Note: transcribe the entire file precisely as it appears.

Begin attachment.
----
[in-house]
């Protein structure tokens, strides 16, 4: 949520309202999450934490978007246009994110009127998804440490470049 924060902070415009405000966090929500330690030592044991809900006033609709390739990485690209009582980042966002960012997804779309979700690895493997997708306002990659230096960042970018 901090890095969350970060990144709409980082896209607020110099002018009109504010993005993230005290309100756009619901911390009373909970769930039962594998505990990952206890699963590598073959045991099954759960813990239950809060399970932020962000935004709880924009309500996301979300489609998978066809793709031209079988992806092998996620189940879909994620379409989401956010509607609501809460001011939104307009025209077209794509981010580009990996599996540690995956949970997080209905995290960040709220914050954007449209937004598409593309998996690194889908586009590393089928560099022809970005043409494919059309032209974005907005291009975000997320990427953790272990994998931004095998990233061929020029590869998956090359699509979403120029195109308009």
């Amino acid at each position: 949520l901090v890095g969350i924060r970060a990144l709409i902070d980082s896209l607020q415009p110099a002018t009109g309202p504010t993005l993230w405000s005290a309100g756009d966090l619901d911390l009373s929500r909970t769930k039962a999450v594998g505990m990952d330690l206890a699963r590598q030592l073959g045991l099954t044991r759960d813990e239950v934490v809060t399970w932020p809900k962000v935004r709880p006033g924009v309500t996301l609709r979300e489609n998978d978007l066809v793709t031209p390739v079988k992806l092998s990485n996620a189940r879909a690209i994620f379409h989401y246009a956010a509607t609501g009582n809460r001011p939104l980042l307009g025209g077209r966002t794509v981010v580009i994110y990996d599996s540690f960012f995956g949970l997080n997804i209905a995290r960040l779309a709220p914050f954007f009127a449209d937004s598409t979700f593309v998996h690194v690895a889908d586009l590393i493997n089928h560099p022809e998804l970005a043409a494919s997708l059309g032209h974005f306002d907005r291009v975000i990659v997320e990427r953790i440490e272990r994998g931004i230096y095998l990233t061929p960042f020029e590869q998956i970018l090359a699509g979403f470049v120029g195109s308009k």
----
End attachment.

[in-house]
């Protein structure tokens, strides 16, 4: 949520309202999450934490978007246009994110009127998804440490470049 924060902070415009405000966090929500330690030592044991809900006033609709390739990485690209009582980042966002960012997804779309979700690895493997997708306002990659230096960042970018 901090890095969350970060990144709409980082896209607020110099002018009109504010993005993230005290309100756009619901911390009373909970769930039962594998505990990952206890699963590598073959045991099954759960813990239950809060399970932020962000935004709880924009309500996301979300489609998978066809793709031209079988992806092998996620189940879909994620379409989401956010509607609501809460001011939104307009025209077209794509981010580009990996599996540690995956949970997080209905995290960040709220914050954007449209937004598409593309998996690194889908586009590393089928560099022809970005043409494919059309032209974005907005291009975000997320990427953790272990994998931004095998990233061929020029590869998956090359699509979403120029195109308009």
């Amino acid at each position: 949520l901090v890095g969350i924060r970060a990144l709409i902070d980082s896209l607020q415009p110099a002018t009109g309202p504010t993005l993230w405000s005290a309100g756009d966090l619901d911390l009373s929500r909970t769930k039962a999450v594998g505990m990952d330690l206890a699963r590598q030592l073959g045991l099954t044991r759960d813990e239950v934490v809060t399970w932020p809900k962000v935004r709880p006033g924009v309500t996301l609709r979300e489609n998978d978007l066809v793709t031209p390739v079988k992806l092998s990485n996620a189940r879909a690209i994620f379409h989401y246009a956010a509607t609501g009582n809460r001011p939104l980042l307009g025209g077209r966002t794509v981010v580009i994110y990996d599996s540690f960012f995956g949970l997080n997804i209905a995290r960040l779309a709220p914050f954007f009127a449209d937004s598409t979700f593309v998996h690194v690895a889908d586009l590393i493997n089928h560099p022809e998804l970005a043409a494919s997708l059309g032209h974005f306002d907005r291009v975000i990659v997320e990427r953790i440490e272990r994998g931004i230096y095998l990233t061929p960042f020029e590869q998956i970018l090359a699509g979403f470049v120029g195109s308009k």